My friend Jen joined me on the run. While we only stayed together for the first three miles, she finished only her third run of 13.1 miles or more. She totally rocked it on that tough terrain, in the sun and with a backpack full of water and safety gear. She killed Death Valley! Death Valley is a must see. #runningtheparks

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Vblog: Arches National Park Marathon Run

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Vblog: Arches National Park Marathon Run

Running at Arches National Park was sunny and sandy. There aren’t many long trails at Arches so I started at Klondike Bluffs running toward Tower Arch and Marching Men. I followed the trail around and then did an out and back on the unnamed jeep road with a little section of Willow Springs Road (dirt) not quite to Balanced Rock. There were only two arches on my trail, Eye of the Whale Arch and Tower Arch but I didn’t get good photos of them. I did take some additional photos and video of the other more famous arches when I was hiking on other days. Arches National Park was so cool. You just look at these rock formations and go, wait, what? Hope you enjoy. Get out and explore. #runningtheparks

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Vblog: Bryce Canyon National Park Marathon Run

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Vblog: Bryce Canyon National Park Marathon Run

Hoodoo you love!? The video from my marathon run at Bryce Canyon National Park is now up on YouTube. What a fantasmagoric jaunt through a Dr. Seuss-like landscape. It is amazing how little by little every night the frost wedges in between the cracks of the rock and pushes it apart. I highly recommend visiting and running at Bryce Canyon.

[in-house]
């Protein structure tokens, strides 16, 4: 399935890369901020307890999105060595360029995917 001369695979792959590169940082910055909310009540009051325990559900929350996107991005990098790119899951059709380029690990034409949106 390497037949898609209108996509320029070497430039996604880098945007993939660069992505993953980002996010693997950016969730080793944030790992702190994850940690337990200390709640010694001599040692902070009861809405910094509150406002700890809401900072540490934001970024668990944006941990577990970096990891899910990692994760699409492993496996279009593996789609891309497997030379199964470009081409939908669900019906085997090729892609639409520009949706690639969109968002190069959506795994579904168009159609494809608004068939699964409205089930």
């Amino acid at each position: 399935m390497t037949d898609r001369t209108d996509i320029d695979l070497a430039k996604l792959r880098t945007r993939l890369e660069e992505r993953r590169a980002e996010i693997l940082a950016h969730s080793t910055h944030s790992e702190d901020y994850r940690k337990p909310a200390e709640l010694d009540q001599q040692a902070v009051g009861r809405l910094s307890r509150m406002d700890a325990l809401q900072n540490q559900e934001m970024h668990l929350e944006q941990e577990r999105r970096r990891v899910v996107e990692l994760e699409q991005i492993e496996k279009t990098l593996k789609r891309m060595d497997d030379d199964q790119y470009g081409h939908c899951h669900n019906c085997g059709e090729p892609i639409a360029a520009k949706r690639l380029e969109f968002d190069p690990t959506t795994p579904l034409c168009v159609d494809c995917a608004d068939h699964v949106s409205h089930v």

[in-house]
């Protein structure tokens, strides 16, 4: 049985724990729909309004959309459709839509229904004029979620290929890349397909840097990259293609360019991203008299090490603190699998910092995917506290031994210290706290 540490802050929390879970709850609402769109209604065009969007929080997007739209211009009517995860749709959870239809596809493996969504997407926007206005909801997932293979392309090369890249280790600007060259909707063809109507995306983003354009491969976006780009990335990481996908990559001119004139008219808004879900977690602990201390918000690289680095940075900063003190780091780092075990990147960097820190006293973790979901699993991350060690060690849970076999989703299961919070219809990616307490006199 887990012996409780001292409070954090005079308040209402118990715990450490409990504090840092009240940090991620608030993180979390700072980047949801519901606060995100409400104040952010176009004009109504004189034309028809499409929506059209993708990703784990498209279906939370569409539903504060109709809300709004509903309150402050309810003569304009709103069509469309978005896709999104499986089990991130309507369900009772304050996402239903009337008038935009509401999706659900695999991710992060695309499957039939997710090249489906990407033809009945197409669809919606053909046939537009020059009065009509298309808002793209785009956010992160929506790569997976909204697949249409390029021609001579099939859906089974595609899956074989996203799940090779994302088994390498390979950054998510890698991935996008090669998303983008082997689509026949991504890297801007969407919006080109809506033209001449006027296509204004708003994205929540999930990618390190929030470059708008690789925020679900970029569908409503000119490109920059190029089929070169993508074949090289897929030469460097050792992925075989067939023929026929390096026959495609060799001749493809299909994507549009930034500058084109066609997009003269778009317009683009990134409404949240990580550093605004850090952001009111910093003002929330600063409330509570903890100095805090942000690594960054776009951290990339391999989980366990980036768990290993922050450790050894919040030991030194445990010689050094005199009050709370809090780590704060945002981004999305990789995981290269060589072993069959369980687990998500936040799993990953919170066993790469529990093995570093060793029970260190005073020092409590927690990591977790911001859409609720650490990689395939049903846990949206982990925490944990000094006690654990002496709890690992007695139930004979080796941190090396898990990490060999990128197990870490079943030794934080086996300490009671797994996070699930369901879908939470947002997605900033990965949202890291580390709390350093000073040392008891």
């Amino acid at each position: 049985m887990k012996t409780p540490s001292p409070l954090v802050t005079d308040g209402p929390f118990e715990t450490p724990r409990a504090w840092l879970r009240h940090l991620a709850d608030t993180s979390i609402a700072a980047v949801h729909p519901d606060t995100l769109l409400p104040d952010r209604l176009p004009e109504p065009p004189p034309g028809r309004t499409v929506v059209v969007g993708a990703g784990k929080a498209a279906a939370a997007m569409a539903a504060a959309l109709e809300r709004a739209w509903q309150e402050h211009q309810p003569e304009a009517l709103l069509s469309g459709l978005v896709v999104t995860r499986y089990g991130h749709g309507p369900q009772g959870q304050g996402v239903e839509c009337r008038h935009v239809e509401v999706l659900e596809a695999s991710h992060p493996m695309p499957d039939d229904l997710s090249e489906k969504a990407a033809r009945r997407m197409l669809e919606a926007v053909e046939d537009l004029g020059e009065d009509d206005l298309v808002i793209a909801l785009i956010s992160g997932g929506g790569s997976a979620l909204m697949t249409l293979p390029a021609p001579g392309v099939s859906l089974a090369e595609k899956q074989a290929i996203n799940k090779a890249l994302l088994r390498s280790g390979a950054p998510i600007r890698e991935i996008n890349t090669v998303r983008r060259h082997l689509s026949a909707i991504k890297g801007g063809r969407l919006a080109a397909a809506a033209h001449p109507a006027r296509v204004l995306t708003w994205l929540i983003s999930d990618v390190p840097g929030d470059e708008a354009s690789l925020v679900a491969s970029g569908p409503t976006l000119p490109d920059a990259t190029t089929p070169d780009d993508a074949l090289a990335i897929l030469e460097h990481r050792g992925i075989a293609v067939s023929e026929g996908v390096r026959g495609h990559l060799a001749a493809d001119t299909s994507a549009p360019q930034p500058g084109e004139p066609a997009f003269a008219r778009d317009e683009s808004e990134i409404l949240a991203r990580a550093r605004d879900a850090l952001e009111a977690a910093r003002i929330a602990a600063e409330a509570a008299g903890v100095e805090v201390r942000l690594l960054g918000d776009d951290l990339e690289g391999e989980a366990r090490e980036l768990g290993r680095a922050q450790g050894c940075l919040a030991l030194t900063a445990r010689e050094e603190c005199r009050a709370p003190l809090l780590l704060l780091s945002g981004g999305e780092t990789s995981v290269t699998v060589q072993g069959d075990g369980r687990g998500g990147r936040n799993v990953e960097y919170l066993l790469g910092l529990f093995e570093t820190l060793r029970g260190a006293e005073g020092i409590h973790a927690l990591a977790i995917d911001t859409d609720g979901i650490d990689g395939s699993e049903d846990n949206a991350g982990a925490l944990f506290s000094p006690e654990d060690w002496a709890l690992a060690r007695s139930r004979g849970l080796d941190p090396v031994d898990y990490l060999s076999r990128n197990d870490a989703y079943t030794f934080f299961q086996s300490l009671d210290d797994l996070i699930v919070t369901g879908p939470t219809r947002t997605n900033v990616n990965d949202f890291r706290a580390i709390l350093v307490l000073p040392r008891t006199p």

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Vblog: Yosemite National Park Marathon Run

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Vblog: Yosemite National Park Marathon Run

Here's a short video of my run at Yosemite National Park. I didn't shoot too many videos as I wasn't feeling very well that day. I got the run in and despite the scenery just couldn't get my motor running, so to speak. 

The waterfalls were running in October which is often unusual for that time of the year. Seems they had a bunch of rain prior to me arriving. I got lucky and had a nice day to run since there was still a lot of rain in the area. 

While running I hit the Four Mile Trail, a bit of the John Muir Trail and the Valley Trail. I think there was one other trail in there. 

October is a great time to go. Not many people and still warm enough to enjoy your time. Hope you enjoy the video. 

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Vblog: Great Basin National Park Marathon Run

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Vblog: Great Basin National Park Marathon Run

Great Basin National Park is up there on my list of favorites. It is one of the few places in the world where Bristlecone pine trees grow. They can live to be over 4,000 years old. There weren't any on my running route but I hiked to see them a few days earlier.

Great Basin is a contrast in geography. Standing on the mountains within the park and looking out at the vast flat landscape in front of you made me start to imagine a see full of ancient creatures not knowing in a few million years their home would be a dust bed. More about the Great Basin from the NPS web site: